Oregon truck driver is in the middle of the state, federal battle over the legality of his cargo of industrial hemp & # 39; - TheTrucker.com

Oregon truck driver Denis Palamarchuk, 36, of Portland, Oregon, is in the midst of a state / federal battle over whether the "industrial hemp" he brought from Oregon to Idaho and Colorado was illegal.

The Idaho Press reports that Palamarchuk was arrested with hemp tax at East Boise, Idaho Point-of-Entry on 24 January, and had a legal bill of lading for this.

Hemp and marijuana are different parts of the same plant and the recently adopted federal Farm Bill prohibits states to prevent the transport of hemp that is used in cosmetics, dietary supplements and other products. Meanwhile, the company belongs to Colorado, the hemp, to reclaim the confiscated shipment from Idaho and quotes the Farm Bill in a lawsuit filed against the state.

The Idaho police seized 6,701 pounds of hemp, which tested positive for THC, the psychoactive ingredient in marijuana. A news account reported that drug dogs were aware of the hemp.

The problem stems from the fact that in Idaho every amount of THC, the part of the pot that makes you high, is illegal.

Consequently, the Ada County Public Prosecutor's office claiming that hemp transported by Idaho is illegal and that the seizure was lawful.

Hemp, although it is not a registered substance, contains traces of THC but not enough to produce a high. According to federal regulations, hemp must contain 0.3 percent or less THC.

The Idaho police said that the seized hemp is tested in a laboratory that is independent of their office, but does not specify which laboratory performs the tests. If the substance contains more than 0.3 percent THC, it would not meet the federal definition of hemp.

Big Sky Scientific, the Colorado company that was the intended recipient of the hemp, filed a lawsuit against the Idaho police, and documented in court documents that the consignment is industrial hemp containing less than 0.3 percent THC.

"Big Sky has a legally protectable interest in the current controversy because it has legal ownership and the property is federally protected according to the Farm Bill of 2018," the complaint said.

The Farm Bill, which was updated in December, says: "No tribe of the state or the Indians may transport or dispatch hemp or hemp products produced in accordance with Subtitle G of the Agricultural Marketing Act of 1946 (such as added by section 10113) the state or territory of the Indian tribe, as the case may be, "in box 10114, item B.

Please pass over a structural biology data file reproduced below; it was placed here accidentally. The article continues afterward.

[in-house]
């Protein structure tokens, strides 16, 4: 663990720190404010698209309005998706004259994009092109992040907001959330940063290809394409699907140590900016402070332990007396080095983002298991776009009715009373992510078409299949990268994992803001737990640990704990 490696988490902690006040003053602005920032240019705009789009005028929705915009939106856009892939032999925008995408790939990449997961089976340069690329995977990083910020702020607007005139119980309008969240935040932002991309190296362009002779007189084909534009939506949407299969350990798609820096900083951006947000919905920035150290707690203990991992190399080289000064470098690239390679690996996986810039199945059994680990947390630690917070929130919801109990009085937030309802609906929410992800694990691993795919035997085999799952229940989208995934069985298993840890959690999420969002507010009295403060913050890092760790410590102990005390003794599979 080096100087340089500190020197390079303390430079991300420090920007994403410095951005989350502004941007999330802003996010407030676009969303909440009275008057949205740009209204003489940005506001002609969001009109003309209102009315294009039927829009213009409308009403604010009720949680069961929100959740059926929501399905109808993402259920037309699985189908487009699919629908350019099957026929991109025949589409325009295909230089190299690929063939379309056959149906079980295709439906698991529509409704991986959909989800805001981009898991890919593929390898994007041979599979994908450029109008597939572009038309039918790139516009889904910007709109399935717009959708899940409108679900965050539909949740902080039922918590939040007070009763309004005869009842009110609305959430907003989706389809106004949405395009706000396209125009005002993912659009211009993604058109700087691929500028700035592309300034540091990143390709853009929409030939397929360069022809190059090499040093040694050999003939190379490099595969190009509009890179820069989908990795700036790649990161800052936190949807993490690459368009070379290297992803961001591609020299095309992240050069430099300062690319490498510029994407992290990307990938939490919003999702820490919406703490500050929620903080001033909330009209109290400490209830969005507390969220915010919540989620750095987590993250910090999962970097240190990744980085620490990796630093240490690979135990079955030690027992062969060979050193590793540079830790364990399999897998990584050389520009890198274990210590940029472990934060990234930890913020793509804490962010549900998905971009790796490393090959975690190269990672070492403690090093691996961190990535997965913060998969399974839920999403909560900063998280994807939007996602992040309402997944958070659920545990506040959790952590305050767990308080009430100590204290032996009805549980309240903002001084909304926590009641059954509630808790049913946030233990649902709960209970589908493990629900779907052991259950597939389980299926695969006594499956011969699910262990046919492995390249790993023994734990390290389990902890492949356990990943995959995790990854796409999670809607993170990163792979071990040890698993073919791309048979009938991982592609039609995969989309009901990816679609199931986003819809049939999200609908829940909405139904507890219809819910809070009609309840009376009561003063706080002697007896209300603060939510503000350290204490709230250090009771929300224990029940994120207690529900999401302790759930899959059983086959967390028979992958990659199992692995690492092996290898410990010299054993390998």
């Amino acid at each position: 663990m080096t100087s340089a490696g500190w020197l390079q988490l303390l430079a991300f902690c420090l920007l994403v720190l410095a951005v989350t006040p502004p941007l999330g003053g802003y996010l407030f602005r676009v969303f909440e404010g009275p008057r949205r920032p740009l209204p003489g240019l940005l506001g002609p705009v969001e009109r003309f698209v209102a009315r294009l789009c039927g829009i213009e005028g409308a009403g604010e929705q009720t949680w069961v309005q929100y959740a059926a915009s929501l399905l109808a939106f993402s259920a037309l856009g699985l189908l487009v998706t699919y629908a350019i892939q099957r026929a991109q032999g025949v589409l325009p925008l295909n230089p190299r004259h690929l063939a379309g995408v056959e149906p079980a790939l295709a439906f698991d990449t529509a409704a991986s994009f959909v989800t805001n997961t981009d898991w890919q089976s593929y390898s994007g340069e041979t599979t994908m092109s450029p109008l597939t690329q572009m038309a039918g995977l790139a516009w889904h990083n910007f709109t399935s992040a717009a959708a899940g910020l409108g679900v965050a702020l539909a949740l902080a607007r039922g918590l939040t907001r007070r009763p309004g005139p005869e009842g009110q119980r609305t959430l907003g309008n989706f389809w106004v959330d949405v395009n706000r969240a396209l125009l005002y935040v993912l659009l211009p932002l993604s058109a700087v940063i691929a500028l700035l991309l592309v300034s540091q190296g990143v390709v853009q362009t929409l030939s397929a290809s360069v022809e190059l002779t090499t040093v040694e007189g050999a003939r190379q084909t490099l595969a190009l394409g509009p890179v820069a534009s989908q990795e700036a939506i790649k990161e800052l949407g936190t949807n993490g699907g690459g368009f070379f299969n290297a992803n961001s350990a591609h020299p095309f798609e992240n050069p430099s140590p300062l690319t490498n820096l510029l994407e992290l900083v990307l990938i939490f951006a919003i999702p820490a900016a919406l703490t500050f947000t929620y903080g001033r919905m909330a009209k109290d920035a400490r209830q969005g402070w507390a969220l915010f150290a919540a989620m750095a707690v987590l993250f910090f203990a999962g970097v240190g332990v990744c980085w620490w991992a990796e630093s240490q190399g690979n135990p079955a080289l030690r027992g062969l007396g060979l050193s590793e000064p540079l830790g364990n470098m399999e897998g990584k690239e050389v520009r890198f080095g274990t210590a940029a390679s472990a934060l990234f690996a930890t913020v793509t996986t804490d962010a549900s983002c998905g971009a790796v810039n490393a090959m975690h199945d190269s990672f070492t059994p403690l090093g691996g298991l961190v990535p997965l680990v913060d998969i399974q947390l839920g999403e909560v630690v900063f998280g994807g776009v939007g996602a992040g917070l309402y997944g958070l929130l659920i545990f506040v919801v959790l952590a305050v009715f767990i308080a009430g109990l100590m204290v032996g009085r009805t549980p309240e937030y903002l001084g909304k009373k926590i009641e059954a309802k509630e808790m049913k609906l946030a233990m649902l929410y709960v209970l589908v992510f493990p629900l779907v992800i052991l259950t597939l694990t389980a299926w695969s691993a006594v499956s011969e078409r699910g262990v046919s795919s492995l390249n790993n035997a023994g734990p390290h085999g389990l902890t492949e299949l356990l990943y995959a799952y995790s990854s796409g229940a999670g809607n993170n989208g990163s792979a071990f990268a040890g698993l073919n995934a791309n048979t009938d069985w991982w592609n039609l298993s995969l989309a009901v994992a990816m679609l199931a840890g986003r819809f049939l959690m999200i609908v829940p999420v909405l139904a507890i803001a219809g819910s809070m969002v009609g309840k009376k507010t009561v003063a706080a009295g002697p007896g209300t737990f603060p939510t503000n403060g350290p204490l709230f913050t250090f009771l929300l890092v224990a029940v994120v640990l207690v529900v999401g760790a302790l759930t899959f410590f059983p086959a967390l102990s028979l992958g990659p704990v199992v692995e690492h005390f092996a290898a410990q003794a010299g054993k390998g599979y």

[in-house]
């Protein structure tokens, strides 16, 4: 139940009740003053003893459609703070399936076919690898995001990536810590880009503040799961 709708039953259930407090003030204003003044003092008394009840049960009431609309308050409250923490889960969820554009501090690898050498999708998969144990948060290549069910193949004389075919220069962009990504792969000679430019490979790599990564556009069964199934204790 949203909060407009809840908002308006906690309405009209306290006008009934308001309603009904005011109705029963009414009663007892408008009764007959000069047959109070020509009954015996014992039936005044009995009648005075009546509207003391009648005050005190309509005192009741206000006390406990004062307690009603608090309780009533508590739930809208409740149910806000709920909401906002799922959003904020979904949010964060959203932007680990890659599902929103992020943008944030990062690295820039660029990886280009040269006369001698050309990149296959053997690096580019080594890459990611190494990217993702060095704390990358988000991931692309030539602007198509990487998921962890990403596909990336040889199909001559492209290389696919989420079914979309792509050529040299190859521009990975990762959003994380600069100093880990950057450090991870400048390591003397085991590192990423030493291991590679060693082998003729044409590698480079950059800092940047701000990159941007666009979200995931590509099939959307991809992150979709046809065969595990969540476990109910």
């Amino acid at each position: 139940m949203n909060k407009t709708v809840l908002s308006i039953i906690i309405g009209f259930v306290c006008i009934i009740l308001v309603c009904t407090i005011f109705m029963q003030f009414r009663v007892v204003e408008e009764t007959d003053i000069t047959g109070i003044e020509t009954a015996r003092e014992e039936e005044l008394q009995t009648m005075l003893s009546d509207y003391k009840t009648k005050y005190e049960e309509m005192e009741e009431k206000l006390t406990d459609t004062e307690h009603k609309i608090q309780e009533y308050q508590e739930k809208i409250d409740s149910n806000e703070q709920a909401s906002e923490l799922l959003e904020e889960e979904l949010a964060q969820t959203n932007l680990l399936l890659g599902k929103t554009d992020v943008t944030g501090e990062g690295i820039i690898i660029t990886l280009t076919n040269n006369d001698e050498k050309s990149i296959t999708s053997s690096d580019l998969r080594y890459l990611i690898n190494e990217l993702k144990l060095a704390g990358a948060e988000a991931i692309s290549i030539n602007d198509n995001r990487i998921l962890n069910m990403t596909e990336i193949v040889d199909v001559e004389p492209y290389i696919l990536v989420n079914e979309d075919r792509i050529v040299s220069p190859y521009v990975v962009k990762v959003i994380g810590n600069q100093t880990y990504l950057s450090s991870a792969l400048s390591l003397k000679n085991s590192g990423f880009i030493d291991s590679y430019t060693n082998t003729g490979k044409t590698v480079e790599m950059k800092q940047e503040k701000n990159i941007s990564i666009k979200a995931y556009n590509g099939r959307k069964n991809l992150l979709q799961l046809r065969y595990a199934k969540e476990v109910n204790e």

Elijah Watkins, a lawyer representing Big Sky, told Idaho Press that Idaho does not have the right to stop a company in one state to obtain a legal good from another.

"I think that, regardless of the Farm Bill, it is still a legitimate good," he said.

But according to Idaho law, all types of cannabis, regardless of sex, including low-THC hemp plants, are illegal.

Ada County Chief Criminal Deputy Prosecutor Scott Bandy said that hemp dumpers are not free from prosecution because of Idaho's law that makes hemp illegal. Bandy would not comment further, as the state police office is faced with disputes, the Press reported.

Meanwhile, VIP Transportation, the Portland-based trucking company that transported the substance, defends the legality of the shipment.

"We are 100 percent sure that this will be resolved because we have not violated any law," Ivan Pavliy, owner of VIP Transportation, told the newspaper earlier.

Pavliy said it was the third batch hemp of the company when Palamarchuk was arrested. It is unclear if the company had previously pulled hemp from Idaho because it serves 48 states.

"If the right climate and airflow are not maintained, the product will" form, "according to the court document." If that happens, the product will be worthless and Big Sky will not only have the estimated value of $ 1.3 million. of the isolates of his industrial hemp shipment, but also the chance to be one of the first newcomers on the new congressionally-created industrial hemp market. "

According to the document, the hemp was transported from the Boones Ferry Berry Farm, an industrial hemp grower with a permit in the state of Oregon. In addition, the hemp grown on the farm was tested by two different state-certified laboratories to certify that the THC content complied with federal standards, according to an attached memorandum.

Ada County Prosecutor, Jan Bennetts, responded to Big Sky in a document filed with the District Court stating that, regardless of whether the product meets the federal standards for hemp, it is still illegal in the state of Idaho, causing the seizure lawful.

With reference to Idaho's law, Bennetts refused to respond to the emergency call for a provisional measure.

While the production and possession of hemp and marijuana are still illegal in Idaho, the legislature of the state can change the position of the state on hemp.

State Representative Caroline Nilsson Troy, R-Genesee, intends to submit a bill shortly to legalize hemp in Idaho, which she said would give farmers in Idaho an option to grow a versatile and potentially lucrative crop.

Meanwhile, according to truck owner Brad Klepper, driver Palamarchuk is faced with marijuana smuggling costs.

Klepper said that if Palamarchuk is found guilty, he can risk up to five years in prison and a fine of $ 15,000.

In April 2018 the Idaho police arrested Andrew D & # 39; Addario, 27, from Colorado, and Erich Eisenhart, 25, from Oregon, for collecting hemp plants through Idaho.

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